But it doesn’t have to be like this.

You have to believe that things will work out for the best

Let’s be clear.

I don’t mean “fake it until you make it”.

But something simpler…

Gently remind yourself that everything’s going to be all right.

Because 99.9% of the time, it will be.

Which means that your train of feeling could look like this:

Anticipation —> Excitement —> Exhilaration

You might be wondering “Wait a second, how do I turn something which scares the crap out of me into something exciting?”

I don’t have the answer.

Science does though.

Here’s the amazing thing…

Fear and excitement feel the same to our bodies

Whether we’re feeling afraid or excited, the same thing happens — our bodies release adrenaline.

When explaining this to patients, I’ll usually start by describing what happens in the body when we are excited or exhilarated: adrenalin starts pumping. This serves to focus your attention on the pleasurable circumstance by heightening the senses, encouraging your body and mind to continue moving towards the pleasure…. Fear also causes adrenaline to be secreted, so that in situations of actual danger, your senses will be on high alert, enabling you to quickly engage in a fight or flight response.

How to use fear to your advantage

You’ve heard the stories about famous actors. Even decades into their careers, when being on stage should be second nature, they’re still backstage before every show, puking their guts out.

The fear never goes away.

So we have to learn how to use it…

Fear is excitement without breath
—Robert Heller

The next time it feels like fear taking a hold of you, try to breathe with it.

Breathe in…

And breathe out…

Breathe in…

And breathe out…

Step towards the fear.

When I was backstage at that conference, this is why I told myself that I was excited.

I knew that once I got going, I’d enjoy being on stage. And I knew that I’d make all kinds of new connections as a result. (Mostly because the last time I’d given a talk—and spoken honestly about my life—it had been unexpectedly enjoyable).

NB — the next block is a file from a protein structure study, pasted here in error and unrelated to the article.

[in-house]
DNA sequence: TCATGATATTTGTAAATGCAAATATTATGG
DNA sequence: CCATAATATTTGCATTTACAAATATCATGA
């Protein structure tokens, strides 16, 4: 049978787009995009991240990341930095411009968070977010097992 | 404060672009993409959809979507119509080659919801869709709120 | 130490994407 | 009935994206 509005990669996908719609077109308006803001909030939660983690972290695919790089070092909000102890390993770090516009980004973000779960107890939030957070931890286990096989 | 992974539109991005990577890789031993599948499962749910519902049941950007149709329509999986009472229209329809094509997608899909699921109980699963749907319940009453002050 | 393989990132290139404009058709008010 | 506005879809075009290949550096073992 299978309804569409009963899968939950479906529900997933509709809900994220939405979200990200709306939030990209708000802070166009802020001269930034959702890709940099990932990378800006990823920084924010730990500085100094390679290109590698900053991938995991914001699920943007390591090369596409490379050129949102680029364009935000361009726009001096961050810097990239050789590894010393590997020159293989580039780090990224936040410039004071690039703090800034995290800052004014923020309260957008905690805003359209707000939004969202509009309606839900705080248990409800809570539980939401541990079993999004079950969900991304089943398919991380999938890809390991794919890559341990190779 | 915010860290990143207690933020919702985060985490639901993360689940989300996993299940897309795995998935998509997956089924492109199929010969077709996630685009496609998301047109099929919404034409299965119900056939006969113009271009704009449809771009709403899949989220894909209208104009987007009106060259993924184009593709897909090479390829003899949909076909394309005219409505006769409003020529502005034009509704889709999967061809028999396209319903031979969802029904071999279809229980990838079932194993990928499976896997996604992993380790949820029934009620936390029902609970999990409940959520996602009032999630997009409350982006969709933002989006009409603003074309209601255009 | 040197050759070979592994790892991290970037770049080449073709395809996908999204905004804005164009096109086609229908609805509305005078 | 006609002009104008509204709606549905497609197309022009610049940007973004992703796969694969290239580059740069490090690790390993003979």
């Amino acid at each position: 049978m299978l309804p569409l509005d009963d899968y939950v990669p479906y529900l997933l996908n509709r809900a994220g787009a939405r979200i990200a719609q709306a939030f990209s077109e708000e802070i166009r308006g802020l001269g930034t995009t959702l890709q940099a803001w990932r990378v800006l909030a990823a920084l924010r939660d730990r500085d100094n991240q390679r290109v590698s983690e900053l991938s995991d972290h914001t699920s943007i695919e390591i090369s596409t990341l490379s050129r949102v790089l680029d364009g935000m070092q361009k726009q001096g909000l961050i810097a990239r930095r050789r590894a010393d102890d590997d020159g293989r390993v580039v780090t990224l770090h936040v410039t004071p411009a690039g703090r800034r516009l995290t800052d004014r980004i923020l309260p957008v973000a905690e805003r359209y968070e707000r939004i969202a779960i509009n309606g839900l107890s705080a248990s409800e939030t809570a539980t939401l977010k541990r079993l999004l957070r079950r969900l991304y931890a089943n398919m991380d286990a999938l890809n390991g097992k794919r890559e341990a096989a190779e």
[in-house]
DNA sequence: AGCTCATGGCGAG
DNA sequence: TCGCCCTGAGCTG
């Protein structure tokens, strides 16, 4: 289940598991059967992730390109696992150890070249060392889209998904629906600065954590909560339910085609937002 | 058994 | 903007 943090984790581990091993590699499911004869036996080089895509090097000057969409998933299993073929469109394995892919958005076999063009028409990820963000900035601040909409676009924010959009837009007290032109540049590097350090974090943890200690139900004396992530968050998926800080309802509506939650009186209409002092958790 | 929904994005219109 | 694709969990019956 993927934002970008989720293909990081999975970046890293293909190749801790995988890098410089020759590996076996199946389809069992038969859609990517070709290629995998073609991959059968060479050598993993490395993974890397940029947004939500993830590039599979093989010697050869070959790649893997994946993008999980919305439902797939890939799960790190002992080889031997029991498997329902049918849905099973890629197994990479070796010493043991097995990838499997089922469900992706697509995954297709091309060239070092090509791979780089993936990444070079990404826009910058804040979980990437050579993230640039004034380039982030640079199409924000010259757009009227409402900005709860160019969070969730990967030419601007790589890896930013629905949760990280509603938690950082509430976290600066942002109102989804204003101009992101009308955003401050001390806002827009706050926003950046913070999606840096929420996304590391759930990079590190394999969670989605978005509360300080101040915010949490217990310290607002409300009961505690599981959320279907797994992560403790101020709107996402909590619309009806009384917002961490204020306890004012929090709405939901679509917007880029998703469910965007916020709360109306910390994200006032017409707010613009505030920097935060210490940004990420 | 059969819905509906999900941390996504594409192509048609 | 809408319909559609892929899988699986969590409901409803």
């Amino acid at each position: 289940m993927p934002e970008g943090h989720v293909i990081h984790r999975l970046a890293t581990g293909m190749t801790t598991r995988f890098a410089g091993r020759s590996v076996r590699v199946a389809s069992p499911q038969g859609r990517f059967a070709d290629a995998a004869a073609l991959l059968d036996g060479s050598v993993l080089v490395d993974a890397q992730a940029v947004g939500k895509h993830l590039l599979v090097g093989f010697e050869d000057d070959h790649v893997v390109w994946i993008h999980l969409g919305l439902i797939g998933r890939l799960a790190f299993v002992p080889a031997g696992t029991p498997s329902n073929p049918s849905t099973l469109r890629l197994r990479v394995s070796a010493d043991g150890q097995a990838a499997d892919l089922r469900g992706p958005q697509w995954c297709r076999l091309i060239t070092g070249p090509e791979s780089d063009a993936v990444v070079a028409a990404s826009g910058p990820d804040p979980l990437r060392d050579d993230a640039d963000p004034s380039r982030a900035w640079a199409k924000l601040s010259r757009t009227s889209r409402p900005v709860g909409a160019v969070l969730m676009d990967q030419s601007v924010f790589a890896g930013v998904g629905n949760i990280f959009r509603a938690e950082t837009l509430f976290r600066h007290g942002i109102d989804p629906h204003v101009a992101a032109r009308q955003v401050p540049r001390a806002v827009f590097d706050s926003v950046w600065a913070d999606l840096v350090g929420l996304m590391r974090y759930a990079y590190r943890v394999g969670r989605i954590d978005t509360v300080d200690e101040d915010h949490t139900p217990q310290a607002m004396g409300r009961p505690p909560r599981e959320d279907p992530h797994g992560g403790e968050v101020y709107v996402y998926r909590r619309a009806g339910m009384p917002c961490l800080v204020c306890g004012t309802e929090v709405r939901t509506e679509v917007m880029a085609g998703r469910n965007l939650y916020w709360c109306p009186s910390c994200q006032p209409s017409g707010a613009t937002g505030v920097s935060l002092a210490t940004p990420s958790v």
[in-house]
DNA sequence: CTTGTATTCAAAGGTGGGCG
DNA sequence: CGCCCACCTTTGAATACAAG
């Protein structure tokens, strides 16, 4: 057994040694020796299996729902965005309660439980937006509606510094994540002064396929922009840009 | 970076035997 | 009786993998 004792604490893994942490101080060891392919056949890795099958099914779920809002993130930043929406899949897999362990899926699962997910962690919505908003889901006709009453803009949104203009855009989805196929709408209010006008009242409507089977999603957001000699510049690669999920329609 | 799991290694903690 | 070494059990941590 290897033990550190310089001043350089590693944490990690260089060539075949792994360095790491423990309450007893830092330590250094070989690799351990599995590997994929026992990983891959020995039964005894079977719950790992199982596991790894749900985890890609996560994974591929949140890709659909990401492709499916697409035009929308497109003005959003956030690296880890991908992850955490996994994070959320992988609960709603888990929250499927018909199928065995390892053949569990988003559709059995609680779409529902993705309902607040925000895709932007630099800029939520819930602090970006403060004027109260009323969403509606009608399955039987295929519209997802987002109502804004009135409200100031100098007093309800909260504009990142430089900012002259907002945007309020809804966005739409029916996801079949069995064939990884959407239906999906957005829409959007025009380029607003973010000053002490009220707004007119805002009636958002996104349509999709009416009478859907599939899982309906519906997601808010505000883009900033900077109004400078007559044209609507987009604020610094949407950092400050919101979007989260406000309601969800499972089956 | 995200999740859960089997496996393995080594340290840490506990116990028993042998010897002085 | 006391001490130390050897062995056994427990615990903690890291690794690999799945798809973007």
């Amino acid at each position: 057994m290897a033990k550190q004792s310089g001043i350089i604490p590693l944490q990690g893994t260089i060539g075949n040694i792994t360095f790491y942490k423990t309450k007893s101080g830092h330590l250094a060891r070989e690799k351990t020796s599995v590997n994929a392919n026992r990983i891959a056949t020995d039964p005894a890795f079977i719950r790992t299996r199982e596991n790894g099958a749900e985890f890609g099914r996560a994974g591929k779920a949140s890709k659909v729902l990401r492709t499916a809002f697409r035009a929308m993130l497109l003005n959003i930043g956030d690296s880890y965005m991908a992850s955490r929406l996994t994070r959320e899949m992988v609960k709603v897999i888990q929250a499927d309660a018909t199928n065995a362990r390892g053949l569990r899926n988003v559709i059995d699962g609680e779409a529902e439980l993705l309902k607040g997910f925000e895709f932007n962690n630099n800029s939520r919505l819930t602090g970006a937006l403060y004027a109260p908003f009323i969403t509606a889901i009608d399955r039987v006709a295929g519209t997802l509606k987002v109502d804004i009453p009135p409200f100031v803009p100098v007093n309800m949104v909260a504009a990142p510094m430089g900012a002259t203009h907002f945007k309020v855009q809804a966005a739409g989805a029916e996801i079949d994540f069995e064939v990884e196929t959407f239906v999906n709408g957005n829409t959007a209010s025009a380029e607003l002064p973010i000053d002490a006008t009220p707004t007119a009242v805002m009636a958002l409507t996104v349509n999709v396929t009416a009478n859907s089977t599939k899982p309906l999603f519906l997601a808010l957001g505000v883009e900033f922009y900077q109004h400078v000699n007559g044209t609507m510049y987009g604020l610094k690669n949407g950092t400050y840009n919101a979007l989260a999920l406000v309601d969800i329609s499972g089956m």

So…

Try this: instead of telling yourself that you’re afraid, tell yourself that you’re excited.

Who doesn’t want a little more excitement in life?

Living in an imaginary future is much more dangerous.

That’s why fear is a good thing. It snaps our attention back to the present moment, and to the world around us.

Try to be fear-fuelled, not fearless.


A closing note about another kind of fear

If you’ve done any reading on procrastination, you’re probably already familiar with the concept of “fear of success”.

Procrastination, self-sabotage, the feeling that you don’t deserve success, the fear of selling out. The painful list of symptoms goes on and on…

(“Fear of success” is in my arsenal of excuses too, by the way).

What if there was a different way of framing this fear?

One which creates benefits for other people as well as you?

This quote comes from a spiritual perspective, but don’t let that put you off…

Our deepest fear is that we are powerful beyond measure. It is our light, not our darkness, that most frightens us. We ask ourselves, Who am I to be brilliant, gorgeous, talented, fabulous? Actually, who are you not to be? … Your playing small does not serve the world. There is nothing enlightened about shrinking so that other people won’t feel insecure around you… And as we let our own light shine, we unconsciously give other people permission to do the same. As we are liberated from our own fear, our presence automatically liberates others.
—Marianne Williamson